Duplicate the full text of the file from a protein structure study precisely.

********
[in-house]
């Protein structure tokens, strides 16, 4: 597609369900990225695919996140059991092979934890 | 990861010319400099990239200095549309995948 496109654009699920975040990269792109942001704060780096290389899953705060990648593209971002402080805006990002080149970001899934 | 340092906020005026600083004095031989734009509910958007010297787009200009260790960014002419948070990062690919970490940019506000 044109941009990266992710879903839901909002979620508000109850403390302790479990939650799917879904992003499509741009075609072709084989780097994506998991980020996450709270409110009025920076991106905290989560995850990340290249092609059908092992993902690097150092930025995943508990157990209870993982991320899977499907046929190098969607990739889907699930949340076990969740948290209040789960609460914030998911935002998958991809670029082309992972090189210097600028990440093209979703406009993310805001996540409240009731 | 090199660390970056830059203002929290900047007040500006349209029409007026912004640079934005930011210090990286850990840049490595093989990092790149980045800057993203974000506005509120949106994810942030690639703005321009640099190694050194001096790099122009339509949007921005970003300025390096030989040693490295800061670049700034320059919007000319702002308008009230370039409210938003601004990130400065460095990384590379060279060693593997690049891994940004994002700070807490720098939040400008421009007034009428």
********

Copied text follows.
[in-house]
């Protein structure tokens, strides 16, 4: 597609369900990225695919996140059991092979934890 | 990861010319400099990239200095549309995948 496109654009699920975040990269792109942001704060780096290389899953705060990648593209971002402080805006990002080149970001899934 | 340092906020005026600083004095031989734009509910958007010297787009200009260790960014002419948070990062690919970490940019506000 044109941009990266992710879903839901909002979620508000109850403390302790479990939650799917879904992003499509741009075609072709084989780097994506998991980020996450709270409110009025920076991106905290989560995850990340290249092609059908092992993902690097150092930025995943508990157990209870993982991320899977499907046929190098969607990739889907699930949340076990969740948290209040789960609460914030998911935002998958991809670029082309992972090189210097600028990440093209979703406009993310805001996540409240009731 | 090199660390970056830059203002929290900047007040500006349209029409007026912004640079934005930011210090990286850990840049490595093989990092790149980045800057993203974000506005509120949106994810942030690639703005321009640099190694050194001096790099122009339509949007921005970003300025390096030989040693490295800061670049700034320059919007000319702002308008009230370039409210938003601004990130400065460095990384590379060279060693593997690049891994940004994002700070807490720098939040400008421009007034009428």